An Austrian tradition known as the Imster Schemenlaufen that takes place during the carnival period has been recognised as part of the world’s cultural heritage by UNESCO.
It takes place every four years at Imst in Tyrol usually on a Sunday and lasts from early in the morning until exactly 1800. The next one takes place at 31.01.2016.
According to tradition only men are allowed to wear the many mastked costumes involved in the procession even when the masks represent female figures such as witches.
In 2010 it was nominated as part of the Austrian national cultural heritage joining the ranks of other Austrian tradition rich cultural jewels such as the Spanish Riding School. This week it was recognised by UNESCO.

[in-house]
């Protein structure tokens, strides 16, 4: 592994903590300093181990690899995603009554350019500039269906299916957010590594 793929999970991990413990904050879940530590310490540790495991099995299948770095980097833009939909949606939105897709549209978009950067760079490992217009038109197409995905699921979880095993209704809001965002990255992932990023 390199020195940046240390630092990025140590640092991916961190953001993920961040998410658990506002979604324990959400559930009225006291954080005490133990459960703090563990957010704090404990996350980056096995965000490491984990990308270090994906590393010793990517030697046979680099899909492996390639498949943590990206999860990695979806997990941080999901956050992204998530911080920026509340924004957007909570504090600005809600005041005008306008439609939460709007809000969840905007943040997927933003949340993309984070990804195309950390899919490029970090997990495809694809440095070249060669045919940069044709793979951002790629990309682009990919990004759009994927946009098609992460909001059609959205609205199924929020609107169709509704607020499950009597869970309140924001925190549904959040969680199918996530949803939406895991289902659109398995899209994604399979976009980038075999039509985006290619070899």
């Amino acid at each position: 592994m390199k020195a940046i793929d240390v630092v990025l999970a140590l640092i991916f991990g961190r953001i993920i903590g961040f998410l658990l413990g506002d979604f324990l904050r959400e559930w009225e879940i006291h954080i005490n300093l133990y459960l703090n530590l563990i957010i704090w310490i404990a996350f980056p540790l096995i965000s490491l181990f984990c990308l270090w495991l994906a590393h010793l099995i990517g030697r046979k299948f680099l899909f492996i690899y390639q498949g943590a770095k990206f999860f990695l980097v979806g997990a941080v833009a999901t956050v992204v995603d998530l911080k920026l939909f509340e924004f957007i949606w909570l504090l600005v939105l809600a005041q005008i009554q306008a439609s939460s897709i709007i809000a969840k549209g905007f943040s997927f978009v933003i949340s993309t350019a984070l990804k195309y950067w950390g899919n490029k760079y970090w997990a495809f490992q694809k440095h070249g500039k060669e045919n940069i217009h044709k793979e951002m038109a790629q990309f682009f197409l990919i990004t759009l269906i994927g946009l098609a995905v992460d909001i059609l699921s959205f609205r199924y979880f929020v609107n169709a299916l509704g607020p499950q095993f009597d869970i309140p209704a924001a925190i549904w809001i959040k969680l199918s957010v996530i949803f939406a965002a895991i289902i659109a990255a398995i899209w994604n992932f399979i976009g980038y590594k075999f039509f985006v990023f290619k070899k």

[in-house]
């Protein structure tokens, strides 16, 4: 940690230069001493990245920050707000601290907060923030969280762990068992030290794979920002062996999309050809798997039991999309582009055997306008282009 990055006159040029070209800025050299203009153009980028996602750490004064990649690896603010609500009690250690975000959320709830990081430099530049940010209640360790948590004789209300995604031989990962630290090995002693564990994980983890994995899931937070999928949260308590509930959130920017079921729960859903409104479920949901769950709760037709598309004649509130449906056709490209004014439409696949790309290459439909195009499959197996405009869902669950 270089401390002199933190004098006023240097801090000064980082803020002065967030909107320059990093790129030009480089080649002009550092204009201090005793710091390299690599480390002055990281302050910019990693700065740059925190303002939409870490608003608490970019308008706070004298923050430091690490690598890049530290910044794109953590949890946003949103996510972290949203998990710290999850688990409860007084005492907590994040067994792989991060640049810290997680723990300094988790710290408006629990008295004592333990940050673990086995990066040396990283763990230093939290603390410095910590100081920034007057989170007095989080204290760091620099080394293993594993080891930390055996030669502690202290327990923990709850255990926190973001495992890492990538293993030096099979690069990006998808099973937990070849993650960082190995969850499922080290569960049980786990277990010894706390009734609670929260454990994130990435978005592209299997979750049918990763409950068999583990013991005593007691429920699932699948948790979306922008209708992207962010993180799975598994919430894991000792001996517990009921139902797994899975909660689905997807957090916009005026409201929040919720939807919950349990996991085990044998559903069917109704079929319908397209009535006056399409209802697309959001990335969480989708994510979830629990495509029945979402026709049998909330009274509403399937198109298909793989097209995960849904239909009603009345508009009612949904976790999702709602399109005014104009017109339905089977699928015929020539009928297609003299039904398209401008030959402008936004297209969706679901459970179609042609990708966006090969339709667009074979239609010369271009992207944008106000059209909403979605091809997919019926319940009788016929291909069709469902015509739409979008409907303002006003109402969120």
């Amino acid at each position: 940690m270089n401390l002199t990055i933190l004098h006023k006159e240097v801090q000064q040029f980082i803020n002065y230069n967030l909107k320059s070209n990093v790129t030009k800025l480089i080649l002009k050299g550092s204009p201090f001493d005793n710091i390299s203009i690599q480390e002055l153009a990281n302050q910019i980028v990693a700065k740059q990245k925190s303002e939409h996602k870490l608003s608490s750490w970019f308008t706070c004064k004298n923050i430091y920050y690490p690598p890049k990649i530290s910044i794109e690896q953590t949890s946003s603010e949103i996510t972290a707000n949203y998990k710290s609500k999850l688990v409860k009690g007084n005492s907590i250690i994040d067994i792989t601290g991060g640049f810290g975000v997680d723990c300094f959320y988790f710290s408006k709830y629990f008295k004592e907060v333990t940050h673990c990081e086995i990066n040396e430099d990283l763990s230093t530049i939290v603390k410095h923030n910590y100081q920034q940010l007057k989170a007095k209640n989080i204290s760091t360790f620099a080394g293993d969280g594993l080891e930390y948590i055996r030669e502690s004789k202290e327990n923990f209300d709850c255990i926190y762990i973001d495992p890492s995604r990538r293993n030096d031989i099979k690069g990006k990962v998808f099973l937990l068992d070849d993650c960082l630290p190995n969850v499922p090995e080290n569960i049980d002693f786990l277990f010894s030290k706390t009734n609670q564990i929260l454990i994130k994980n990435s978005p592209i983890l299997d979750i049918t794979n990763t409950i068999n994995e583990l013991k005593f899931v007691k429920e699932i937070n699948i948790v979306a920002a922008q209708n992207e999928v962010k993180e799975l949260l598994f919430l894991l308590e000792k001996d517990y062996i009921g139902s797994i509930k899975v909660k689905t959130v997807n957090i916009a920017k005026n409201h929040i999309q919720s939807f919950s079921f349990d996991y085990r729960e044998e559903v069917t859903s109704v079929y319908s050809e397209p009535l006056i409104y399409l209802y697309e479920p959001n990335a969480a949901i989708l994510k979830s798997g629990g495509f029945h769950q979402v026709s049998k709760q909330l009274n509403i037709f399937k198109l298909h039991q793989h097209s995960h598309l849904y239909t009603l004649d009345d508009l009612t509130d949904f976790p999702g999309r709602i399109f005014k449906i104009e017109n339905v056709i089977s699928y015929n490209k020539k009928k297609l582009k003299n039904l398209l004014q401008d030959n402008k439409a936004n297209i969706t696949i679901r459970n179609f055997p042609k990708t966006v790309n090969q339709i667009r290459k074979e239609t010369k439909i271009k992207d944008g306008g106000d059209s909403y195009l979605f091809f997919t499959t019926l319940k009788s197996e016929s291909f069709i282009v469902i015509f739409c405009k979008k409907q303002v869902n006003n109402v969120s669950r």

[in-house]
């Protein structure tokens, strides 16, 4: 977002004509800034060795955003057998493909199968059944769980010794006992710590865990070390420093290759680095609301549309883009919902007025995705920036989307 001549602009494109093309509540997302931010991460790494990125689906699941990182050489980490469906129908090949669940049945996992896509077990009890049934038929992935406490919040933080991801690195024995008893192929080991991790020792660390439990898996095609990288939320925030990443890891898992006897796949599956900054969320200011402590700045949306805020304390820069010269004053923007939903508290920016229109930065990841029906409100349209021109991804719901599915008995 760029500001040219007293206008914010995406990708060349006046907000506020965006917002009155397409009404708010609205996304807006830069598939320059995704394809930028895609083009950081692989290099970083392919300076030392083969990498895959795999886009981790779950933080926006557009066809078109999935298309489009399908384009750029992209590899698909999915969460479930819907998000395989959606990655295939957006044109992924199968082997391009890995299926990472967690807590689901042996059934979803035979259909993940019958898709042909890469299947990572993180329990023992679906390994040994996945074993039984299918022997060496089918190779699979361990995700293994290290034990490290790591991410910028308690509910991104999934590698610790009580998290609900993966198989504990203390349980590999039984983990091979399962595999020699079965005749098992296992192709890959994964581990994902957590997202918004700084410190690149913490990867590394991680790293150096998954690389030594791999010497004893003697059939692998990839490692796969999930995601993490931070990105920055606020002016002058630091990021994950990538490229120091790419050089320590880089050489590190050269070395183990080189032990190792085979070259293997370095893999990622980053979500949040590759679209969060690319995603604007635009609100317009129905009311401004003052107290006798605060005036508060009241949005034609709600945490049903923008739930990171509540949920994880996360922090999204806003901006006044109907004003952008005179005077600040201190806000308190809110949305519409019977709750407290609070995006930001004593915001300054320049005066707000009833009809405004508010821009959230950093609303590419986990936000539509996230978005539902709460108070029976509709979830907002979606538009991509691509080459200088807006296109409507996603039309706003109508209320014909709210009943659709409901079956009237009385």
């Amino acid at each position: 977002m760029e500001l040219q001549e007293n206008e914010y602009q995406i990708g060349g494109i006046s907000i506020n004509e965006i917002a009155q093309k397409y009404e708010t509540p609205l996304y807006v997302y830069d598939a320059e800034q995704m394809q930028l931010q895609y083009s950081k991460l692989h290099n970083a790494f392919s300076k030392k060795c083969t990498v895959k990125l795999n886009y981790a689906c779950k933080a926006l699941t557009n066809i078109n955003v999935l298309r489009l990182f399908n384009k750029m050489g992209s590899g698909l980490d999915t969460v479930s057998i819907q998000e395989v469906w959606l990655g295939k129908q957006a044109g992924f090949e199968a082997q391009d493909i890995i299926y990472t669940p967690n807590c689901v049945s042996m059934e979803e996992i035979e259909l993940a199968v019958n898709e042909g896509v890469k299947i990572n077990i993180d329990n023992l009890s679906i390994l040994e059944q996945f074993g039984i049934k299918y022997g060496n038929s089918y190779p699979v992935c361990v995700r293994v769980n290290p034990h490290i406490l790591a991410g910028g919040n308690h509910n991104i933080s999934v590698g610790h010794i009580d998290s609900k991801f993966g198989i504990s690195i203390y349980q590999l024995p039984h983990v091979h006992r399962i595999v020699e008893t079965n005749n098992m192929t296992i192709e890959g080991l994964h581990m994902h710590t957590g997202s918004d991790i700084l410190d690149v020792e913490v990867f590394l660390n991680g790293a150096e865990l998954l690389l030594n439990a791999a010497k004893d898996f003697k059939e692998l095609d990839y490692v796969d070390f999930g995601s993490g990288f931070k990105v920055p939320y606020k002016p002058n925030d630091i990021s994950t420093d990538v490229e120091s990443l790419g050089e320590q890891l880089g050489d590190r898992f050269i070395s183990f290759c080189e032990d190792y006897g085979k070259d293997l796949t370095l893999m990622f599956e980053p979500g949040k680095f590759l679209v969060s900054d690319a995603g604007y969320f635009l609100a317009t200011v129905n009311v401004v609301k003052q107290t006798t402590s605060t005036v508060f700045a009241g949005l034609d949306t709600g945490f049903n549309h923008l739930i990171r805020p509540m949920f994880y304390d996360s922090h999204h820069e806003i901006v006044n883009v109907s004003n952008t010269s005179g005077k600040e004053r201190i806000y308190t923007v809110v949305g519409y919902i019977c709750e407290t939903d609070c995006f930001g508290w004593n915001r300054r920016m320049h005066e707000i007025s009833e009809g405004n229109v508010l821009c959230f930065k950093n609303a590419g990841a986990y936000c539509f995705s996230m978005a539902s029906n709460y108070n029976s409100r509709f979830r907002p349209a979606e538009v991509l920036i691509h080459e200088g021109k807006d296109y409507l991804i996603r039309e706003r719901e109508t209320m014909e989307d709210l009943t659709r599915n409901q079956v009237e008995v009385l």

Carnival in Austria is a festive season which occurs immediately before Lent; the main events are usually during February. Carnival typically involves a public celebration or parade combining some elements of a circus, mask and public street party. People often dress up or masquerade during the celebrations, which mark an overturning of daily life.
The Schemenlaufen in Imst involves the local community being turned over to the masked characters who are always from one of 26 different groups of mask.
After the masked characters have paraded past various carnival floats follow usually pulled by animals or decorated tractors or even lorries in recent years.
The best floats are voted on by a jury.